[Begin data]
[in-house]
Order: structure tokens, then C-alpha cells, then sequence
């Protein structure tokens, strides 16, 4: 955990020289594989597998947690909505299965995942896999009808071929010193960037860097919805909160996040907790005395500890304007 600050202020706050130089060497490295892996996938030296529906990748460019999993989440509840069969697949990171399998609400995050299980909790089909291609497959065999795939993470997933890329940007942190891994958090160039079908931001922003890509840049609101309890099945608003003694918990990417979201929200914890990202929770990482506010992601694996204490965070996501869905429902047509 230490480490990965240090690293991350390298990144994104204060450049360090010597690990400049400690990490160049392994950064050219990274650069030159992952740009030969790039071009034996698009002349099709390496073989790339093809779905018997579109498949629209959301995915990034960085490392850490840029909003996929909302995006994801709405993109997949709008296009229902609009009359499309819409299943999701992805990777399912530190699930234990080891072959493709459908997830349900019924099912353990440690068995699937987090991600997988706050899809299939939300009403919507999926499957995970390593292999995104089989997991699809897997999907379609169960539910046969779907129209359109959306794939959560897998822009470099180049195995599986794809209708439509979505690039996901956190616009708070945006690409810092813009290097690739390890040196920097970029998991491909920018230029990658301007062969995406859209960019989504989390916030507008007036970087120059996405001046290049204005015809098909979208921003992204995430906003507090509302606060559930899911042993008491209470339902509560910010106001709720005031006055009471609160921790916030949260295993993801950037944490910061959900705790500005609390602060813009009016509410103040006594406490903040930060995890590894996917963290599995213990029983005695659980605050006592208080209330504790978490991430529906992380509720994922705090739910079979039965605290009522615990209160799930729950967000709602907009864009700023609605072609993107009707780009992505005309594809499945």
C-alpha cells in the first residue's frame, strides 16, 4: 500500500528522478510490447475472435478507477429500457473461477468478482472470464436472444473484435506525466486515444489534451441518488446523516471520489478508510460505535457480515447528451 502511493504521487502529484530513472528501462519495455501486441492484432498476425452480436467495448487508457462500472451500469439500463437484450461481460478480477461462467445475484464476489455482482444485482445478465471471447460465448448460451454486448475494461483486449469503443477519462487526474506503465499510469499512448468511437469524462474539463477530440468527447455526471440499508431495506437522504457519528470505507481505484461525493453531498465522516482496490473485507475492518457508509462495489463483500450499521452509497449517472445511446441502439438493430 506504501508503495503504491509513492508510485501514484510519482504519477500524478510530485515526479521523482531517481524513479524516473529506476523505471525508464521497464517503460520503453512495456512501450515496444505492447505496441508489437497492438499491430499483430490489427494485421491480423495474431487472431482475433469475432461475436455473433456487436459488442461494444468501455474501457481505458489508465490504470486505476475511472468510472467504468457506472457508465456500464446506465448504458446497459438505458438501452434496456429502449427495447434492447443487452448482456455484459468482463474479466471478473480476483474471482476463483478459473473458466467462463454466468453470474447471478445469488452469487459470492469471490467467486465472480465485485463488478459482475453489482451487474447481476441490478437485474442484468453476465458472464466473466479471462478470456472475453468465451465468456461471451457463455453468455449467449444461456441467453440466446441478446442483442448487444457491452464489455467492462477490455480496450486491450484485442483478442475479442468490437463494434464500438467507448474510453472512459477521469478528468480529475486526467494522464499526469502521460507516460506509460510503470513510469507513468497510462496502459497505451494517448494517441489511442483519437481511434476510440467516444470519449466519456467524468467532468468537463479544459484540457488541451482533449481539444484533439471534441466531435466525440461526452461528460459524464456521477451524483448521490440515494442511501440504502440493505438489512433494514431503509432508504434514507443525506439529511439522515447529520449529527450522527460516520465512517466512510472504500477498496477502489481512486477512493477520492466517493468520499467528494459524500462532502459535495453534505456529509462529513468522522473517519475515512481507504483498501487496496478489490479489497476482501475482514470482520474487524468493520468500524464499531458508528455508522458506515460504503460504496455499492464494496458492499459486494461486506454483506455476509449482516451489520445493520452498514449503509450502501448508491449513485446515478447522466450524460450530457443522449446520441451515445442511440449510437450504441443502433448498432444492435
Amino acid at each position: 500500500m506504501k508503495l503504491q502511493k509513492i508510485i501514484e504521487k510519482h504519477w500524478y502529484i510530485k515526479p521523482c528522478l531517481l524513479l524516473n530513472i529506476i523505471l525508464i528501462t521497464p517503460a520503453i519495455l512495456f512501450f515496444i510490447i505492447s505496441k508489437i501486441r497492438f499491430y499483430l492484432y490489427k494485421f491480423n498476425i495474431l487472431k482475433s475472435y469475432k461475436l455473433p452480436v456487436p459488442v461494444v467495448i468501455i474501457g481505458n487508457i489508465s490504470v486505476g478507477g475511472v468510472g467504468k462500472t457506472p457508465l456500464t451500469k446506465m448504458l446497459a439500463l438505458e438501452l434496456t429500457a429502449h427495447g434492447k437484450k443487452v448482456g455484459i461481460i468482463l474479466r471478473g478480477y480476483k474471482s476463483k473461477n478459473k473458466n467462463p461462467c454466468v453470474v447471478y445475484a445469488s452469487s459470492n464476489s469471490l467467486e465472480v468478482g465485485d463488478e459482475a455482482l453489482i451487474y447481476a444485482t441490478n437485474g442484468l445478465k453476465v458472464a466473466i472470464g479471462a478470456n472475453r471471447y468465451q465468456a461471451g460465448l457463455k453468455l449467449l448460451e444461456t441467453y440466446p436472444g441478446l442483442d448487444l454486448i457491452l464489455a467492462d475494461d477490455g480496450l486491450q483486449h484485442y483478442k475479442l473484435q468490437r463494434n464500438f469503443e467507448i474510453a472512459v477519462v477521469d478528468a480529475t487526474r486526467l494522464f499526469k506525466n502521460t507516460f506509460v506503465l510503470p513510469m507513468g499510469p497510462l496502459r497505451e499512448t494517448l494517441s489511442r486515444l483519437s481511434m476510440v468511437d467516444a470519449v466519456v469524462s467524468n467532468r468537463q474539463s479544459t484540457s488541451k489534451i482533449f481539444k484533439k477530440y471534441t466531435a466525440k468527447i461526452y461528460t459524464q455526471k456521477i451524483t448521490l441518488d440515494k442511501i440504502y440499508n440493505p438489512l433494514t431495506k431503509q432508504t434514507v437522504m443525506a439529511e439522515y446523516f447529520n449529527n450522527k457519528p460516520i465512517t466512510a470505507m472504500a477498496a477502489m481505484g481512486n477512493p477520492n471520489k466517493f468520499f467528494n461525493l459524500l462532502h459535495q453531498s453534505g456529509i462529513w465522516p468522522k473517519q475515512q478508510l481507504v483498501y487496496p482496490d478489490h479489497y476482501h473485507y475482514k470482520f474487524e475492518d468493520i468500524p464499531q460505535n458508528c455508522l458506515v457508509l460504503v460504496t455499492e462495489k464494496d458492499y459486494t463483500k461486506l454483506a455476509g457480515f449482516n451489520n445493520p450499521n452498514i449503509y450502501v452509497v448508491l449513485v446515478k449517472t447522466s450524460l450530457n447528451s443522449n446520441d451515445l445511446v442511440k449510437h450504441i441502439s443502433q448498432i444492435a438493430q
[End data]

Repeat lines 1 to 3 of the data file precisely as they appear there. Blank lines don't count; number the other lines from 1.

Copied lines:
[in-house]
Order: structure tokens, then C-alpha cells, then sequence
């Protein structure tokens, strides 16, 4: 955990020289594989597998947690909505299965995942896999009808071929010193960037860097919805909160996040907790005395500890304007 600050202020706050130089060497490295892996996938030296529906990748460019999993989440509840069969697949990171399998609400995050299980909790089909291609497959065999795939993470997933890329940007942190891994958090160039079908931001922003890509840049609101309890099945608003003694918990990417979201929200914890990202929770990482506010992601694996204490965070996501869905429902047509 230490480490990965240090690293991350390298990144994104204060450049360090010597690990400049400690990490160049392994950064050219990274650069030159992952740009030969790039071009034996698009002349099709390496073989790339093809779905018997579109498949629209959301995915990034960085490392850490840029909003996929909302995006994801709405993109997949709008296009229902609009009359499309819409299943999701992805990777399912530190699930234990080891072959493709459908997830349900019924099912353990440690068995699937987090991600997988706050899809299939939300009403919507999926499957995970390593292999995104089989997991699809897997999907379609169960539910046969779907129209359109959306794939959560897998822009470099180049195995599986794809209708439509979505690039996901956190616009708070945006690409810092813009290097690739390890040196920097970029998991491909920018230029990658301007062969995406859209960019989504989390916030507008007036970087120059996405001046290049204005015809098909979208921003992204995430906003507090509302606060559930899911042993008491209470339902509560910010106001709720005031006055009471609160921790916030949260295993993801950037944490910061959900705790500005609390602060813009009016509410103040006594406490903040930060995890590894996917963290599995213990029983005695659980605050006592208080209330504790978490991430529906992380509720994922705090739910079979039965605290009522615990209160799930729950967000709602907009864009700023609605072609993107009707780009992505005309594809499945």